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Constellation Eyes Profits, Stability from EDF Deal

Reporting a sea of red ink from its aborted merger and the shrinking of its trading business, Constellation Energy Group's senior officials last Wednesday expressed confidence that the pending joint venture on its nuclear power plant fleet with Electricite de France SA (EDF) will bring stability and liquidity to the troubled energy holding company and parent to still-profitable Baltimore Gas and Electric Co. (BG&E).

On a GAAP (generally accepted accounting principles) basis Constellation reported fourth quarter 2008 and full-year losses of $1.4 billion and $1.3 billion, respectively, compared with 2007 profits for the same respective periods of $258.1 million and $821.5 million. On an adjusted basis, taking out the one-time charges for the failed MidAmerican Energy Holdings Co. merger and the trading problems caused by the global financial crisis, Constellation reported positive results of $3.57/share and 3 cents/share for the full year and fourth quarter 2008.

In the face of the global financial meltdown that was centered in the fourth quarter, Constellation CEO Mayo Shattuck said the company moved "rapidly" to pursue a merger and address its balance sheet exposures related to trading. "We moved decisively to protect the company during a time of great stress and preserved the strategic flexibility that allowed us to later enter into a more desirable joint venture with EDF," Shattuck said.

"Entering in a definitive agreement with EDF provides us with the path towards stability and liquidity to remain a viable stand-alone company. This transaction also further cements the relationship between our two companies.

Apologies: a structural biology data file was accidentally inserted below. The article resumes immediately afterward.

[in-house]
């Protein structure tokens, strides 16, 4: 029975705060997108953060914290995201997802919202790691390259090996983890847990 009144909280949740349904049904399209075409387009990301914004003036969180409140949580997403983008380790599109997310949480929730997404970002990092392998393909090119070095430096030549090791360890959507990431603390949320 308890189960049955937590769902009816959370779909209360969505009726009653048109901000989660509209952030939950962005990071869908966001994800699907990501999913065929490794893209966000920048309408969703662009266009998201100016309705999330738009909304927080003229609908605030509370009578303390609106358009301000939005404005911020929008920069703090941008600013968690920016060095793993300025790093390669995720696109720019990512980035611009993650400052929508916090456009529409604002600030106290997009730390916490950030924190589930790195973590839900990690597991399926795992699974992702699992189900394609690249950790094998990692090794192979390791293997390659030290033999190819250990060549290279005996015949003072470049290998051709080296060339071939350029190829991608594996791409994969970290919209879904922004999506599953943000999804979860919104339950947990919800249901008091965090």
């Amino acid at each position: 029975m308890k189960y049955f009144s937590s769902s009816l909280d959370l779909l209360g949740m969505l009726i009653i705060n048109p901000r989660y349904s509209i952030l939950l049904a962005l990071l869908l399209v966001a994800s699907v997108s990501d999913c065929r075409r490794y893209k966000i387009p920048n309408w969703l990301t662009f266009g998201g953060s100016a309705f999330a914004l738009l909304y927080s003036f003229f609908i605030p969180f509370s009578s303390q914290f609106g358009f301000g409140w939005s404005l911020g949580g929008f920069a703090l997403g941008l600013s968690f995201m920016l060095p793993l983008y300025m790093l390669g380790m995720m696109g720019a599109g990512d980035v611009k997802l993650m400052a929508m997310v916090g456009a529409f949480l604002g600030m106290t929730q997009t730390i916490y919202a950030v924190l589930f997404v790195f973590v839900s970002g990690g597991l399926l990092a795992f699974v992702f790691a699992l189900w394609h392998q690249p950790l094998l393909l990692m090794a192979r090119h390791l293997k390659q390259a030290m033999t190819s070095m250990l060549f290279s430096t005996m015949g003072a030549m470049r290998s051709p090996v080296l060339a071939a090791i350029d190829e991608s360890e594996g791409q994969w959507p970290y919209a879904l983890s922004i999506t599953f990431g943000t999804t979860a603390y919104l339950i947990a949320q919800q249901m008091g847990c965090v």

"We are laser focused on closing the EDF transaction and remain excited at the prospect of what our partnership may accomplish in the future. We have also been executing on other fronts with the objective of right-sizing our strategic footprint."

Shattuck stressed to financial analysts in a conference call that in the first six weeks in 2009 Constellation has executed many of the strategic divestitures that were identified last fall -- the sale of its international coal and freight business to a subsidiary of Goldman Sachs, and what he called the "equally significant" announced sales of its Houston-based downstream gas business to a unit of Macquarie, for which the parties are seeking quick approval from the Federal Energy Regulatory Commission (FERC).

As part of the gas agreement, Constellation will enter a deal that Shattuck told analysts will provide the company with the gas supply needed to support its retail gas customer business while reducing the company's credit requirements.

"We expect both transactions to close during the first half of 2009...and based on today's market prices we expect the combined transactions to return approximately $1 billion of currently posted collateral," he said.

FERC last Thursday approved the Constellation-EDF deal, which was struck last year as a means to save struggling Constellation Energy. It offered richer terms than an offer to acquire Constellation Energy from Warren Buffet's MidAmerican Energy Holdings Co.

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